Screenshot of Google's John Mueller trying to recall if December Product Review Update affects more than the English language

Product Review Update Targets More Languages?

The person asking the question was rightly under the impression that the product review update only affected English language search results.

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But he asserted that he was seeing search volatility in the German language that appears to be related to Google’s December 2021 Product Review Update.

This is his question:

“I was seeing some movements in German search as well.

So I was wondering if there could also be an effect on websites in other languages by this product reviews update… because we had lots of movement and volatility in the last weeks.

…My question is, is it possible that the product reviews update affects other sites as well?”

John Mueller answered:

“I don’t know… like other languages?

My assumption was this was global and and across all languages.

But I don’t know what we announced in the blog post specifically.

But usually we try to push the engineering team to make a decision on that so that we can document it properly in the blog post.

I don’t know if that happened with the product reviews update. I don’t recall the complete blog post.

But it’s… from my point of view it seems like something that we could be doing in multiple languages and wouldn’t be tied to English.

And even if it were English initially, it feels like something that is relevant across the board, and we should try to find ways to roll that out to other languages over time as well.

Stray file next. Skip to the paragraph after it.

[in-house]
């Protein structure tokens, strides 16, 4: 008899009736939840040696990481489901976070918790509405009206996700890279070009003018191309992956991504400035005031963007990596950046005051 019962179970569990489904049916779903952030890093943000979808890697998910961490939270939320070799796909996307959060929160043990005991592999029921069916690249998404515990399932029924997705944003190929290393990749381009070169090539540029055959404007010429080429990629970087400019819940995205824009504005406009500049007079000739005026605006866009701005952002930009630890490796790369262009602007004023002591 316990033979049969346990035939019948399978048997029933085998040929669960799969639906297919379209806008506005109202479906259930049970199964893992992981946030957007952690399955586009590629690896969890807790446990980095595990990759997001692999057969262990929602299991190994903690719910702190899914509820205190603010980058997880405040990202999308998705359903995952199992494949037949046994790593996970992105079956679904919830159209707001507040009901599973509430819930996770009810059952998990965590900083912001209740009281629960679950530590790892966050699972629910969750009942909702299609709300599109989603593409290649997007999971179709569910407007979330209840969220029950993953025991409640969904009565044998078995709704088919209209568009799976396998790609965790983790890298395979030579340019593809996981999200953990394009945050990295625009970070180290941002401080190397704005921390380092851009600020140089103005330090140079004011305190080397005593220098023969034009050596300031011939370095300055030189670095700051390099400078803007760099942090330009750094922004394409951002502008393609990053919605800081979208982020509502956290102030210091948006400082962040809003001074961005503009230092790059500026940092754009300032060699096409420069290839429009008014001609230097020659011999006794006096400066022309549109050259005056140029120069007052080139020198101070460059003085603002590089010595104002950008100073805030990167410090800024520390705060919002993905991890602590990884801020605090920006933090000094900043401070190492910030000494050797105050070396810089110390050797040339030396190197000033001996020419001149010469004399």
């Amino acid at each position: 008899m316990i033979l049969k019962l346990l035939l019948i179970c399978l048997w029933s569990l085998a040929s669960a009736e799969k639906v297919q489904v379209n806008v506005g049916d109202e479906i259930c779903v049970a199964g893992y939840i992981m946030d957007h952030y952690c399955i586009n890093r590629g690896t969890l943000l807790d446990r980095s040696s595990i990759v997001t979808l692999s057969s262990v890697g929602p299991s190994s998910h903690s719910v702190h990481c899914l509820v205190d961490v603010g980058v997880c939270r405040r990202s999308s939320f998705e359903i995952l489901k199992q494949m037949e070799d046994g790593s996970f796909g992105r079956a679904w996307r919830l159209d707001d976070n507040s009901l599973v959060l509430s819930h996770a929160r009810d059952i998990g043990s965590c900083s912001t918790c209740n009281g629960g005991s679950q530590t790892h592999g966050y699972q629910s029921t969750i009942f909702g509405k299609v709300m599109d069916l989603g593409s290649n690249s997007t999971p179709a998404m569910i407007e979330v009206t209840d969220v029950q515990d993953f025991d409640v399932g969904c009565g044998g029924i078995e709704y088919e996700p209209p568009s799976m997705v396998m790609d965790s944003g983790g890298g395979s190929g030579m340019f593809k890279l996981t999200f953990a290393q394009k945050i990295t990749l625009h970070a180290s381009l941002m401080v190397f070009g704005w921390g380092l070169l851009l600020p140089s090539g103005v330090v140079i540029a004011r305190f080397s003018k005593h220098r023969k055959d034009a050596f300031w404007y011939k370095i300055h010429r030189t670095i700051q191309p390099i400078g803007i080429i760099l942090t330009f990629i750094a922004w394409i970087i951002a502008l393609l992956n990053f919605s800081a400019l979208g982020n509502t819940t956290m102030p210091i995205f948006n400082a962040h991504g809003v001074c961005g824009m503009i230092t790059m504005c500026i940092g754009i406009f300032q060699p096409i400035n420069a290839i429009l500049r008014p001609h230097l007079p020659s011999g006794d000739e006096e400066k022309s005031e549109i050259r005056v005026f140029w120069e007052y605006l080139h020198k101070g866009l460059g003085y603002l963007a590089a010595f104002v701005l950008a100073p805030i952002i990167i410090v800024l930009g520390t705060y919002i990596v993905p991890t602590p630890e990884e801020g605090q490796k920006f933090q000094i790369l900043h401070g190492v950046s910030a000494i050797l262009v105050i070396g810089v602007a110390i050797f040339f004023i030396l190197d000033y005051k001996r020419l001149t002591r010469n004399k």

So I’m not particularly surprised that you see changes in Germany.

But I also don’t know what we actually announced with regards to the locations and languages that are involved.”

Does Product Reviews Update Affect More Languages?

While the tweeted announcement specified that the product reviews update was limited to the English language the official blog post did not mention any such limitations.

Google’s John Mueller offered his opinion that the product reviews update is something that Google could do in multiple languages.

One must wonder if the tweet was meant to communicate that the update was rolling out first in English and subsequently to other languages.

It’s unclear if the product reviews update was rolled out globally to more languages. Hopefully Google will clarify this soon.

Citations

Google Blog Post About Product Reviews Update

Product reviews update and your site

Google’s New Product Reviews Guidelines

Write high quality product reviews

John Mueller Discusses If Product Reviews Update Is Global

Watch Mueller answer the question at the 14:00 Minute Mark

[embedded content]

Searchenginejournal.com

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Survey says: Amazon, Google more trusted with your personal data than Apple is

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survey-says:-amazon,-google-more-trusted-with-your-personal-data-than-apple-is-–-phonearena
 

MacRumors reveals that more people feel better with their personal data in the hands of Amazon and Google than Apple’s. Companies that the public really doesn’t trust when it comes to their personal data include Facebook, TikTok, and Instagram.

The survey asked over 1,000 internet users in the U.S. how much they trusted certain companies such as Facebook, TikTok, Instagram, WhatsApp, YouTube, Google, Microsoft, Apple, and Amazon to handle their user data and browsing activity responsibly.

Amazon and Google are considered by survey respondents to be more trustworthy than Apple